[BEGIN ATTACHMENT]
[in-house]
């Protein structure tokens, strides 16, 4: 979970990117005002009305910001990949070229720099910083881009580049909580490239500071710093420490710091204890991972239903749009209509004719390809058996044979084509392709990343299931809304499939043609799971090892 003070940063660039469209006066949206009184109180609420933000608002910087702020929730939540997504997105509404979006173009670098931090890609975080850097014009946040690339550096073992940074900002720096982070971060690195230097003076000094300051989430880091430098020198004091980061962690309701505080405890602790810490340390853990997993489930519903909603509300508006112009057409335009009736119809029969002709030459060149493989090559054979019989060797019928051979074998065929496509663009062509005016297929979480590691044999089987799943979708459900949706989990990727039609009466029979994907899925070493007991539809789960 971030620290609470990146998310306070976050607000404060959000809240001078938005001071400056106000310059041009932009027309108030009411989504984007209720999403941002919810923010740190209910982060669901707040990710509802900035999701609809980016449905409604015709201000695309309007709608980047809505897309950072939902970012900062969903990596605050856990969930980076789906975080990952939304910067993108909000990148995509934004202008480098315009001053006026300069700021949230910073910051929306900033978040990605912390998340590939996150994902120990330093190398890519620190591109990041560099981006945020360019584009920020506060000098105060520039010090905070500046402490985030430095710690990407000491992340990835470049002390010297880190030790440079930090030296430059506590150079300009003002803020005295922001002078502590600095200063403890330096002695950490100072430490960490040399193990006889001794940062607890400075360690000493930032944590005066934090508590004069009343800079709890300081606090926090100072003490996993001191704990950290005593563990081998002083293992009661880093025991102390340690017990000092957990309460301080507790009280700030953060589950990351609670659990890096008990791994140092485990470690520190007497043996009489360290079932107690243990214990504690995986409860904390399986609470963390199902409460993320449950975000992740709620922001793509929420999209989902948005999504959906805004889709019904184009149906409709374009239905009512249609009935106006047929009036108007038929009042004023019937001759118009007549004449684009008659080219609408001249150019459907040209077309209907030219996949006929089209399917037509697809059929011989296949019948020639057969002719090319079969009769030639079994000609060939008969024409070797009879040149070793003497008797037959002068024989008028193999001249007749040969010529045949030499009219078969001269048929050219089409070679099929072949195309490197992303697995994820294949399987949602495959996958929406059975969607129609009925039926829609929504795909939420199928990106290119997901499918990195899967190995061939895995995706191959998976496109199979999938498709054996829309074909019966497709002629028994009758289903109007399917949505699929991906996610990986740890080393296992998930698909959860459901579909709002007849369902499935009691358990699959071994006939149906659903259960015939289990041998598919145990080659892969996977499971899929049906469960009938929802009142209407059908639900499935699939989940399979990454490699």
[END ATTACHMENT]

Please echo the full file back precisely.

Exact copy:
[in-house]
């Protein structure tokens, strides 16, 4: 979970990117005002009305910001990949070229720099910083881009580049909580490239500071710093420490710091204890991972239903749009209509004719390809058996044979084509392709990343299931809304499939043609799971090892 003070940063660039469209006066949206009184109180609420933000608002910087702020929730939540997504997105509404979006173009670098931090890609975080850097014009946040690339550096073992940074900002720096982070971060690195230097003076000094300051989430880091430098020198004091980061962690309701505080405890602790810490340390853990997993489930519903909603509300508006112009057409335009009736119809029969002709030459060149493989090559054979019989060797019928051979074998065929496509663009062509005016297929979480590691044999089987799943979708459900949706989990990727039609009466029979994907899925070493007991539809789960 971030620290609470990146998310306070976050607000404060959000809240001078938005001071400056106000310059041009932009027309108030009411989504984007209720999403941002919810923010740190209910982060669901707040990710509802900035999701609809980016449905409604015709201000695309309007709608980047809505897309950072939902970012900062969903990596605050856990969930980076789906975080990952939304910067993108909000990148995509934004202008480098315009001053006026300069700021949230910073910051929306900033978040990605912390998340590939996150994902120990330093190398890519620190591109990041560099981006945020360019584009920020506060000098105060520039010090905070500046402490985030430095710690990407000491992340990835470049002390010297880190030790440079930090030296430059506590150079300009003002803020005295922001002078502590600095200063403890330096002695950490100072430490960490040399193990006889001794940062607890400075360690000493930032944590005066934090508590004069009343800079709890300081606090926090100072003490996993001191704990950290005593563990081998002083293992009661880093025991102390340690017990000092957990309460301080507790009280700030953060589950990351609670659990890096008990791994140092485990470690520190007497043996009489360290079932107690243990214990504690995986409860904390399986609470963390199902409460993320449950975000992740709620922001793509929420999209989902948005999504959906805004889709019904184009149906409709374009239905009512249609009935106006047929009036108007038929009042004023019937001759118009007549004449684009008659080219609408001249150019459907040209077309209907030219996949006929089209399917037509697809059929011989296949019948020639057969002719090319079969009769030639079994000609060939008969024409070797009879040149070793003497008797037959002068024989008028193999001249007749040969010529045949030499009219078969001269048929050219089409070679099929072949195309490197992303697995994820294949399987949602495959996958929406059975969607129609009925039926829609929504795909939420199928990106290119997901499918990195899967190995061939895995995706191959998976496109199979999938498709054996829309074909019966497709002629028994009758289903109007399917949505699929991906996610990986740890080393296992998930698909959860459901579909709002007849369902499935009691358990699959071994006939149906659903259960015939289990041998598919145990080659892969996977499971899929049906469960009938929802009142209407059908639900499935699939989940399979990454490699």